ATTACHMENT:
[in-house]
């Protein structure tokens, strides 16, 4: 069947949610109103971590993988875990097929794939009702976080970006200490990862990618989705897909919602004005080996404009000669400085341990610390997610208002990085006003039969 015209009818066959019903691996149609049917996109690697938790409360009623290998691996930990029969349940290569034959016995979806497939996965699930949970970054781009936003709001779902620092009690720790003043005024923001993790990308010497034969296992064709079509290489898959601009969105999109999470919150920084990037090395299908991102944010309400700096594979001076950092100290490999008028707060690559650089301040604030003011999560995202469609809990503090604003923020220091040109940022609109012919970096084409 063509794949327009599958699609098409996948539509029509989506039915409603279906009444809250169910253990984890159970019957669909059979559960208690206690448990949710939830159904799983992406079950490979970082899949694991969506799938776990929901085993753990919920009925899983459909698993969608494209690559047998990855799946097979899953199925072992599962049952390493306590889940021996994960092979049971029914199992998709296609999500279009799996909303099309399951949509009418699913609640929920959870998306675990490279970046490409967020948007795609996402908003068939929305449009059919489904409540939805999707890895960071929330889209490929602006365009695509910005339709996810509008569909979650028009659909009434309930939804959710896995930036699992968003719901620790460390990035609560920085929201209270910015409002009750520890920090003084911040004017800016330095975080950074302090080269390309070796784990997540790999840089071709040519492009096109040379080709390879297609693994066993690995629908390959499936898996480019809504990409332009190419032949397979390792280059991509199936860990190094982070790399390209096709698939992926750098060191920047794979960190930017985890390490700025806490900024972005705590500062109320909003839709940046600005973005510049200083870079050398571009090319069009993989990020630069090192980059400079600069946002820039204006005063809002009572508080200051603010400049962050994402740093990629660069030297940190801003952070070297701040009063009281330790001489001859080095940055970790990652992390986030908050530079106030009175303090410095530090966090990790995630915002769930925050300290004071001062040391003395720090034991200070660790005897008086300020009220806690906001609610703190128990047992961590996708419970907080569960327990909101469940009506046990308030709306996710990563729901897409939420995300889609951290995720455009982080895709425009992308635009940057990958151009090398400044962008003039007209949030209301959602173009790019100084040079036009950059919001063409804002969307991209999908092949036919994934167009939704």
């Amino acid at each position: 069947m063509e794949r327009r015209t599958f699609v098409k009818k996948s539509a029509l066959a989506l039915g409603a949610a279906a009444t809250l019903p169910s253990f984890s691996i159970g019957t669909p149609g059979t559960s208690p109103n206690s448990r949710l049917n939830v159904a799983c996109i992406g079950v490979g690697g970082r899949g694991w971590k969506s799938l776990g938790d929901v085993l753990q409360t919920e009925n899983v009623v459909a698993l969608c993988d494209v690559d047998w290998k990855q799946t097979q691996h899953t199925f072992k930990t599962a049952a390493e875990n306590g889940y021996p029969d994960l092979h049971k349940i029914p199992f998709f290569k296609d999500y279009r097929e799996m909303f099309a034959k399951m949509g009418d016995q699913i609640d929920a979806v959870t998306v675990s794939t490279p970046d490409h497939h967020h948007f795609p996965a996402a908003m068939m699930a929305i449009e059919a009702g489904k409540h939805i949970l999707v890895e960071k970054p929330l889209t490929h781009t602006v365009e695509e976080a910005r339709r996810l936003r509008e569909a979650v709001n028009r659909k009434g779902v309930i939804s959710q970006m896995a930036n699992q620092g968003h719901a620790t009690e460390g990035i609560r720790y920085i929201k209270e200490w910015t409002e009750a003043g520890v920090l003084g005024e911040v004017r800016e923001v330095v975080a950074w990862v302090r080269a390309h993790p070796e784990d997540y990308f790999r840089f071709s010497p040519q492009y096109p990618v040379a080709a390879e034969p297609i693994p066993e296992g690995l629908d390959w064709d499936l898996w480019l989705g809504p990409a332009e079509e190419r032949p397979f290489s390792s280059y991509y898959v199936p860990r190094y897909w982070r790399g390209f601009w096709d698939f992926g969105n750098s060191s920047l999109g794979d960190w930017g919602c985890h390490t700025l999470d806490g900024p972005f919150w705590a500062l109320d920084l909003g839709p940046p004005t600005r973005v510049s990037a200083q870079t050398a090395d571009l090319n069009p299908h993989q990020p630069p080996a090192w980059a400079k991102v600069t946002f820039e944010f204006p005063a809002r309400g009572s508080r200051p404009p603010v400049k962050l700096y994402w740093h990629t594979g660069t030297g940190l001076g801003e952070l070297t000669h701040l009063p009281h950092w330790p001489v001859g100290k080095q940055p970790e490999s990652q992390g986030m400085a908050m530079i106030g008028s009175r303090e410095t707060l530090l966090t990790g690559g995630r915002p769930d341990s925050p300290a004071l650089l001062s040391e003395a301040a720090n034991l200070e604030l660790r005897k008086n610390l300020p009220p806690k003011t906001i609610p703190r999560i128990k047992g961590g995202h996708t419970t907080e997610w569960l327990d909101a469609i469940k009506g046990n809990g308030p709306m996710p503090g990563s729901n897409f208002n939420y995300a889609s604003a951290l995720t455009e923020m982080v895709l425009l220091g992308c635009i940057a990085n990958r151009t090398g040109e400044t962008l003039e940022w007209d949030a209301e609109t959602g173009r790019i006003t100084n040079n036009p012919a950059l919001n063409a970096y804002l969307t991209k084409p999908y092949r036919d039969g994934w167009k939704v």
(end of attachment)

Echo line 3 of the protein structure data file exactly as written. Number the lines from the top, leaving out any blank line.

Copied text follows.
């Amino acid at each position: 069947m063509e794949r327009r015209t599958f699609v098409k009818k996948s539509a029509l066959a989506l039915g409603a949610a279906a009444t809250l019903p169910s253990f984890s691996i159970g019957t669909p149609g059979t559960s208690p109103n206690s448990r949710l049917n939830v159904a799983c996109i992406g079950v490979g690697g970082r899949g694991w971590k969506s799938l776990g938790d929901v085993l753990q409360t919920e009925n899983v009623v459909a698993l969608c993988d494209v690559d047998w290998k990855q799946t097979q691996h899953t199925f072992k930990t599962a049952a390493e875990n306590g889940y021996p029969d994960l092979h049971k349940i029914p199992f998709f290569k296609d999500y279009r097929e799996m909303f099309a034959k399951m949509g009418d016995q699913i609640d929920a979806v959870t998306v675990s794939t490279p970046d490409h497939h967020h948007f795609p996965a996402a908003m068939m699930a929305i449009e059919a009702g489904k409540h939805i949970l999707v890895e960071k970054p929330l889209t490929h781009t602006v365009e695509e976080a910005r339709r996810l936003r509008e569909a979650v709001n028009r659909k009434g779902v309930i939804s959710q970006m896995a930036n699992q620092g968003h719901a620790t009690e460390g990035i609560r720790y920085i929201k209270e200490w910015t409002e009750a003043g520890v920090l003084g005024e911040v004017r800016e923001v330095v975080a950074w990862v302090r080269a390309h993790p070796e784990d997540y990308f790999r840089f071709s010497p040519q492009y096109p990618v040379a080709a390879e034969p297609i693994p066993e296992g690995l629908d390959w064709d499936l898996w480019l989705g809504p990409a332009e079509e190419r032949p397979f290489s390792s280059y991509y898959v199936p860990r190094y897909w982070r790399g390209f601009w096709d698939f992926g969105n750098s060191s920047l999109g794979d960190w930017g919602c985890h390490t700025l999470d806490g900024p972005f919150w705590a500062l109320d920084l909003g839709p940046p004005t600005r973005v510049s990037a200083q870079t050398a090395d571009l090319n069009p299908h993989q990020p630069p080996a090192w980059a400079k991102v600069t946002f820039e944010f204006p005063a809002r309400g009572s508080r200051p404009p603010v400049k962050l700096y994402w740093h990629t594979g660069t030297g940190l001076g801003e952070l070297t000669h701040l009063p009281h950092w330790p001489v001859g100290k080095q940055p970790e490999s990652q992390g986030m400085a908050m530079i106030g008028s009175r303090e410095t707060l530090l966090t990790g690559g995630r915002p769930d341990s925050p300290a004071l650089l001062s040391e003395a301040a720090n034991l200070e604030l660790r005897k008086n610390l300020p009220p806690k003011t906001i609610p703190r999560i128990k047992g961590g995202h996708t419970t907080e997610w569960l327990d909101a469609i469940k009506g046990n809990g308030p709306m996710p503090g990563s729901n897409f208002n939420y995300a889609s604003a951290l995720t455009e923020m982080v895709l425009l220091g992308c635009i940057a990085n990958r151009t090398g040109e400044t962008l003039e940022w007209d949030a209301e609109t959602g173009r790019i006003t100084n040079n036009p012919a950059l919001n063409a970096y804002l969307t991209k084409p999908y092949r036919d039969g994934w167009k939704v």